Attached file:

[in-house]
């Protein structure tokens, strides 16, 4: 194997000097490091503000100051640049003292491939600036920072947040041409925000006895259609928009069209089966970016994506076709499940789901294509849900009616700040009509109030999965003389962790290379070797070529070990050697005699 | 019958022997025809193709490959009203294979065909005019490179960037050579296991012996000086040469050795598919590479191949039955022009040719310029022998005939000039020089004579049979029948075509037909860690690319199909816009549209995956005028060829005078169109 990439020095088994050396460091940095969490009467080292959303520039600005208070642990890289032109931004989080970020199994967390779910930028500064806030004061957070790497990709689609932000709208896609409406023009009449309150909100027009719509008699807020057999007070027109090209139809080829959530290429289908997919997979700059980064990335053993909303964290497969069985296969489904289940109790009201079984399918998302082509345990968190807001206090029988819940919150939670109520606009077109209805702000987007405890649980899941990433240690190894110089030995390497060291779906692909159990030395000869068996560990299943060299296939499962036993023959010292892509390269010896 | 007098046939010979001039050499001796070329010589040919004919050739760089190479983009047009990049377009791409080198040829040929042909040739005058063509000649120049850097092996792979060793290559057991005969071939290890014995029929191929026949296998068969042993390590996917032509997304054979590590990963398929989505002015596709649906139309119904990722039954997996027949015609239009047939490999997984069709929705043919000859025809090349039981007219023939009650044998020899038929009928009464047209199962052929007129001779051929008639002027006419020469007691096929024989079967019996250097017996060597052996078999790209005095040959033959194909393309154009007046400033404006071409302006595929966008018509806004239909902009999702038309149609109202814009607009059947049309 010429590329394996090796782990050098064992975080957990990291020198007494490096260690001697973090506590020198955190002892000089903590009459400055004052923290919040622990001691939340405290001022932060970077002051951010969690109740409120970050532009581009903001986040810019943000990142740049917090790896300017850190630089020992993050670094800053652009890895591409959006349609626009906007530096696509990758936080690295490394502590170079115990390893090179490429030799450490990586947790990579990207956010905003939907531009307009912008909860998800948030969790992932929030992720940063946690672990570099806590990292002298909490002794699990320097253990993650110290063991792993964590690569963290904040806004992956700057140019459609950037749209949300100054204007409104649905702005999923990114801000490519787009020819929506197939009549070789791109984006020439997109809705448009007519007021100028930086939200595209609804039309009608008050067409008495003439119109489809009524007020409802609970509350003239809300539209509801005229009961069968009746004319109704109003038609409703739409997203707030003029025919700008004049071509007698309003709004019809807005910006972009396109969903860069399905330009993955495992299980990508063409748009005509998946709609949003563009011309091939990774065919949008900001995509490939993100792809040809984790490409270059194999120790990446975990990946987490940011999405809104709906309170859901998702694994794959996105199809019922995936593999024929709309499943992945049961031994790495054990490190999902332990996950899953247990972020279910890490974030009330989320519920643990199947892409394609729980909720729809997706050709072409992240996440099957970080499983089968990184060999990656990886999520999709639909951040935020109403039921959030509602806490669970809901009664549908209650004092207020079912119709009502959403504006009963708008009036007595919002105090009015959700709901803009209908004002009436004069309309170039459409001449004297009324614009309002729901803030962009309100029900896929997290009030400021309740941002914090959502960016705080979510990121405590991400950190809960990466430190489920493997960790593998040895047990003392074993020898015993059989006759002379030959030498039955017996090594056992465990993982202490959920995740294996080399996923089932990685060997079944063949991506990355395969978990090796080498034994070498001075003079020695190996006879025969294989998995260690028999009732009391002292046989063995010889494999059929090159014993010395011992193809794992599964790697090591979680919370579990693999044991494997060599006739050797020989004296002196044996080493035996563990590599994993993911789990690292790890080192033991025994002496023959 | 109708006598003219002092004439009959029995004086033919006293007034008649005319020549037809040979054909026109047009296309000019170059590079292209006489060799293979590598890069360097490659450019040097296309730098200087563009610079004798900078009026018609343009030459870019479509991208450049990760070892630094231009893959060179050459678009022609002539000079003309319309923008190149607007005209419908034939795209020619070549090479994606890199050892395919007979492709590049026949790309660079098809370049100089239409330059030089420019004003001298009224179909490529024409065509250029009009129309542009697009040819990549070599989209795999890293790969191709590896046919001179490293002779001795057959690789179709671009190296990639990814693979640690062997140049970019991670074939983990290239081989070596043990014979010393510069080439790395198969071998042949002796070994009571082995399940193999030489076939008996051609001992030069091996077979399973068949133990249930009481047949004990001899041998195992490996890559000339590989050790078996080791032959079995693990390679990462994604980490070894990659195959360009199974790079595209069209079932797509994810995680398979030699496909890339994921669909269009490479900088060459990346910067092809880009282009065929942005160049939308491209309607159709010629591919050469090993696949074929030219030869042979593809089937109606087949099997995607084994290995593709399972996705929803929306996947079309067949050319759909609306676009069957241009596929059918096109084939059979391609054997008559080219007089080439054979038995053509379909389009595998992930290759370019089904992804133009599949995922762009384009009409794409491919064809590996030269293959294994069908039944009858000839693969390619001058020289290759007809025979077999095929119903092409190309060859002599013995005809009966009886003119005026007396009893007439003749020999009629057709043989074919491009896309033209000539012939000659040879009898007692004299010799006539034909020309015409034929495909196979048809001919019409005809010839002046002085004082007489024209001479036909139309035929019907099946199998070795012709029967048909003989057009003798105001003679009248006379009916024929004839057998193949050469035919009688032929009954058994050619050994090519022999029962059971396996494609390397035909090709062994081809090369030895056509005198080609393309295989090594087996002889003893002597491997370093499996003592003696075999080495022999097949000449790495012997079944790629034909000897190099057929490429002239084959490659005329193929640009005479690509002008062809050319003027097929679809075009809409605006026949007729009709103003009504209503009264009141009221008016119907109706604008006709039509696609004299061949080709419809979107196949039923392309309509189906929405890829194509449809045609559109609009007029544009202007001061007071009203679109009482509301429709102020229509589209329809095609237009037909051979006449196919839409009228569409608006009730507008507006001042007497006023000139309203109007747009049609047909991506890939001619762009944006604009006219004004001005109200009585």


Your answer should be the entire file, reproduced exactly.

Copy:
[in-house]
């Protein structure tokens, strides 16, 4: 194997000097490091503000100051640049003292491939600036920072947040041409925000006895259609928009069209089966970016994506076709499940789901294509849900009616700040009509109030999965003389962790290379070797070529070990050697005699 | 019958022997025809193709490959009203294979065909005019490179960037050579296991012996000086040469050795598919590479191949039955022009040719310029022998005939000039020089004579049979029948075509037909860690690319199909816009549209995956005028060829005078169109 990439020095088994050396460091940095969490009467080292959303520039600005208070642990890289032109931004989080970020199994967390779910930028500064806030004061957070790497990709689609932000709208896609409406023009009449309150909100027009719509008699807020057999007070027109090209139809080829959530290429289908997919997979700059980064990335053993909303964290497969069985296969489904289940109790009201079984399918998302082509345990968190807001206090029988819940919150939670109520606009077109209805702000987007405890649980899941990433240690190894110089030995390497060291779906692909159990030395000869068996560990299943060299296939499962036993023959010292892509390269010896 | 007098046939010979001039050499001796070329010589040919004919050739760089190479983009047009990049377009791409080198040829040929042909040739005058063509000649120049850097092996792979060793290559057991005969071939290890014995029929191929026949296998068969042993390590996917032509997304054979590590990963398929989505002015596709649906139309119904990722039954997996027949015609239009047939490999997984069709929705043919000859025809090349039981007219023939009650044998020899038929009928009464047209199962052929007129001779051929008639002027006419020469007691096929024989079967019996250097017996060597052996078999790209005095040959033959194909393309154009007046400033404006071409302006595929966008018509806004239909902009999702038309149609109202814009607009059947049309 010429590329394996090796782990050098064992975080957990990291020198007494490096260690001697973090506590020198955190002892000089903590009459400055004052923290919040622990001691939340405290001022932060970077002051951010969690109740409120970050532009581009903001986040810019943000990142740049917090790896300017850190630089020992993050670094800053652009890895591409959006349609626009906007530096696509990758936080690295490394502590170079115990390893090179490429030799450490990586947790990579990207956010905003939907531009307009912008909860998800948030969790992932929030992720940063946690672990570099806590990292002298909490002794699990320097253990993650110290063991792993964590690569963290904040806004992956700057140019459609950037749209949300100054204007409104649905702005999923990114801000490519787009020819929506197939009549070789791109984006020439997109809705448009007519007021100028930086939200595209609804039309009608008050067409008495003439119109489809009524007020409802609970509350003239809300539209509801005229009961069968009746004319109704109003038609409703739409997203707030003029025919700008004049071509007698309003709004019809807005910006972009396109969903860069399905330009993955495992299980990508063409748009005509998946709609949003563009011309091939990774065919949008900001995509490939993100792809040809984790490409270059194999120790990446975990990946987490940011999405809104709906309170859901998702694994794959996105199809019922995936593999024929709309499943992945049961031994790495054990490190999902332990996950899953247990972020279910890490974030009330989320519920643990199947892409394609729980909720729809997706050709072409992240996440099957970080499983089968990184060999990656990886999520999709639909951040935020109403039921959030509602806490669970809901009664549908209650004092207020079912119709009502959403504006009963708008009036007595919002105090009015959700709901803009209908004002009436004069309309170039459409001449004297009324614009309002729901803030962009309100029900896929997290009030400021309740941002914090959502960016705080979510990121405590991400950190809960990466430190489920493997960790593998040895047990003392074993020898015993059989006759002379030959030498039955017996090594056992465990993982202490959920995740294996080399996923089932990685060997079944063949991506990355395969978990090796080498034994070498001075003079020695190996006879025969294989998995260690028999009732009391002292046989063995010889494999059929090159014993010395011992193809794992599964790697090591979680919370579990693999044991494997060599006739050797020989004296002196044996080493035996563990590599994993993911789990690292790890080192033991025994002496023959 | 109708006598003219002092004439009959029995004086033919006293007034008649005319020549037809040979054909026109047009296309000019170059590079292209006489060799293979590598890069360097490659450019040097296309730098200087563009610079004798900078009026018609343009030459870019479509991208450049990760070892630094231009893959060179050459678009022609002539000079003309319309923008190149607007005209419908034939795209020619070549090479994606890199050892395919007979492709590049026949790309660079098809370049100089239409330059030089420019004003001298009224179909490529024409065509250029009009129309542009697009040819990549070599989209795999890293790969191709590896046919001179490293002779001795057959690789179709671009190296990639990814693979640690062997140049970019991670074939983990290239081989070596043990014979010393510069080439790395198969071998042949002796070994009571082995399940193999030489076939008996051609001992030069091996077979399973068949133990249930009481047949004990001899041998195992490996890559000339590989050790078996080791032959079995693990390679990462994604980490070894990659195959360009199974790079595209069209079932797509994810995680398979030699496909890339994921669909269009490479900088060459990346910067092809880009282009065929942005160049939308491209309607159709010629591919050469090993696949074929030219030869042979593809089937109606087949099997995607084994290995593709399972996705929803929306996947079309067949050319759909609306676009069957241009596929059918096109084939059979391609054997008559080219007089080439054979038995053509379909389009595998992930290759370019089904992804133009599949995922762009384009009409794409491919064809590996030269293959294994069908039944009858000839693969390619001058020289290759007809025979077999095929119903092409190309060859002599013995005809009966009886003119005026007396009893007439003749020999009629057709043989074919491009896309033209000539012939000659040879009898007692004299010799006539034909020309015409034929495909196979048809001919019409005809010839002046002085004082007489024209001479036909139309035929019907099946199998070795012709029967048909003989057009003798105001003679009248006379009916024929004839057998193949050469035919009688032929009954058994050619050994090519022999029962059971396996494609390397035909090709062994081809090369030895056509005198080609393309295989090594087996002889003893002597491997370093499996003592003696075999080495022999097949000449790495012997079944790629034909000897190099057929490429002239084959490659005329193929640009005479690509002008062809050319003027097929679809075009809409605006026949007729009709103003009504209503009264009141009221008016119907109706604008006709039509696609004299061949080709419809979107196949039923392309309509189906929405890829194509449809045609559109609009007029544009202007001061007071009203679109009482509301429709102020229509589209329809095609237009037909051979006449196919839409009228569409608006009730507008507006001042007497006023000139309203109007747009049609047909991506890939001619762009944006604009006219004004001005109200009585």